Tailored telemonitoring in patients with heart failure

Results of a multicentre randomized controlled trial

J.J. Boyne, H.J.M. Vrijhoef, H.J.G.M. Crijns, G. de Weerd, J. Kragten, A.P.M. Gorgels

Research output: Contribution to journalArticleScientificpeer-review

Abstract

Aims Recent increases in heart failure tend to overload the healthcare system. Consequently, there is a need for innovative strategies to reduce heart failure hospitalizations. Methods and results A multicentre randomized controlled trial was carried out to test the hypothesis that telemonitoring reduces heart failure hospitalizations during 1 year follow-up. The mean age of the 382 participating patients was 71.5 (32–93) years; the mean left ventricular ejection fraction was 0.38, and in 61% it was ≤0.45%. Mean time to first heart failure-related hospitalization was 161 days for the intervention group and 139 days for the usual-care group; hospitalizations occurred in 18 (9.1%) compared with 25 (13.5%) patients, with a total number of 24 and 43 hospitalizations, respectively [Kaplan–Meier P = 0.151, hazard ratio (HR) 0.65, 95% confidence interval (CI) 0.35–1.17]. Subgroup analysis of the primary endpoint showed benefits for three subgroups: duration of heart failure, having a pacemaker, and co-habiting. The combined endpoint of heart failure admission and all-cause mortality was similar for both groups (Kaplan–Meier P = 0.641, HR 0.89, 95% CI 0.69–1.83). No differences were found regarding secondary endpoints, except for the reduced number of face to face contacts with the heart failure nurse (Mann–Whitney P < 0.001). Mortality was 18 (9.1%) in the intervention group and 12 (6.5%) in the usual-care group (Mann–Whitney P = 0.34, Cox regression analysis P = 0.82). Conclusion No significant differences were found regarding the primary endpoint, possibly caused by a relative underpowering of the population combined with well-treated study groups. However, telemonitoring tends to reduce heart failure (re)admissions and significantly decreases contacts with specialized nurses. Further research with pre-specified groups, as found in the subgroup analysis, is needed.
Original languageEnglish
Pages (from-to)791-801
JournalEuropean Journal of Heart Failure
Volume14
Issue number7
DOIs
Publication statusPublished - 2012

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Boyne, J. J., Vrijhoef, H. J. M., Crijns, H. J. G. M., de Weerd, G., Kragten, J., & Gorgels, A. P. M. (2012). Tailored telemonitoring in patients with heart failure: Results of a multicentre randomized controlled trial. European Journal of Heart Failure, 14(7), 791-801. https://doi.org/10.1093/eurjhf/hfs058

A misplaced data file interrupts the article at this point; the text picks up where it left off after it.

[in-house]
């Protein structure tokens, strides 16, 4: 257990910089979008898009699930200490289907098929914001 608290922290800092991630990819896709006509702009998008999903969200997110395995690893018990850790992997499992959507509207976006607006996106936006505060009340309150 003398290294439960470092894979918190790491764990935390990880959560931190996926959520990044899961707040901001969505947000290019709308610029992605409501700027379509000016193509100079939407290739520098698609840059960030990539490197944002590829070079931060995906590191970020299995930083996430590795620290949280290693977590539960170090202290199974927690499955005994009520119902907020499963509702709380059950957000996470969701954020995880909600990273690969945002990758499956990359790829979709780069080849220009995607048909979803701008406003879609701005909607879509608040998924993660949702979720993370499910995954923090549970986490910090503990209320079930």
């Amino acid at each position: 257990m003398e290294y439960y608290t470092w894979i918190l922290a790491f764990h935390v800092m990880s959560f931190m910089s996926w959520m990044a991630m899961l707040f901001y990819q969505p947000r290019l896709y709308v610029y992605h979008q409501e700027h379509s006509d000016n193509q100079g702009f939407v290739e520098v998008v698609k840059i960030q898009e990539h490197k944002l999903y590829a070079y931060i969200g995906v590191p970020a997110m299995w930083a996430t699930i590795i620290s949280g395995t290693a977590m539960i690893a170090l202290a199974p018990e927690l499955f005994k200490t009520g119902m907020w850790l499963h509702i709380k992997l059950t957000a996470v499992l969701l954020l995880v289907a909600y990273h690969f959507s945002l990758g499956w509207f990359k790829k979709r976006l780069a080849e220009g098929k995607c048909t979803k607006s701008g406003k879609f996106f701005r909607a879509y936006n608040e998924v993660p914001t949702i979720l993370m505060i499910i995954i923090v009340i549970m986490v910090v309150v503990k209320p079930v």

Boyne, J.J. ; Vrijhoef, H.J.M. ; Crijns, H.J.G.M. ; de Weerd, G. ; Kragten, J. ; Gorgels, A.P.M. / Tailored telemonitoring in patients with heart failure : Results of a multicentre randomized controlled trial. In: European Journal of Heart Failure. 2012 ; Vol. 14, No. 7. pp. 791-801.
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title = "Tailored telemonitoring in patients with heart failure: Results of a multicentre randomized controlled trial",
abstract = "Aims Recent increases in heart failure tend to overload the healthcare system. Consequently, there is a need for innovative strategies to reduce heart failure hospitalizations. Methods and results A multicentre randomized controlled trial was carried out to test the hypothesis that telemonitoring reduces heart failure hospitalizations during 1 year follow-up. The mean age of the 382 participating patients was 71.5 (32–93) years; the mean left ventricular ejection fraction was 0.38, and in 61{\%} it was ≤0.45{\%}. Mean time to first heart failure-related hospitalization was 161 days for the intervention group and 139 days for the usual-care group; hospitalizations occurred in 18 (9.1{\%}) compared with 25 (13.5{\%}) patients, with a total number of 24 and 43 hospitalizations, respectively [Kaplan–Meier P = 0.151, hazard ratio (HR) 0.65, 95{\%} confidence interval (CI) 0.35–1.17]. Subgroup analysis of the primary endpoint showed benefits for three subgroups: duration of heart failure, having a pacemaker, and co-habiting. The combined endpoint of heart failure admission and all-cause mortality was similar for both groups (Kaplan–Meier P = 0.641, HR 0.89, 95{\%} CI 0.69–1.83). No differences were found regarding secondary endpoints, except for the reduced number of face to face contacts with the heart failure nurse (Mann–Whitney P < 0.001). Mortality was 18 (9.1{\%}) in the intervention group and 12 (6.5{\%}) in the usual-care group (Mann–Whitney P = 0.34, Cox regression analysis P = 0.82). Conclusion No significant differences were found regarding the primary endpoint, possibly caused by a relative underpowering of the population combined with well-treated study groups. However, telemonitoring tends to reduce heart failure (re)admissions and significantly decreases contacts with specialized nurses. Further research with pre-specified groups, as found in the subgroup analysis, is needed.",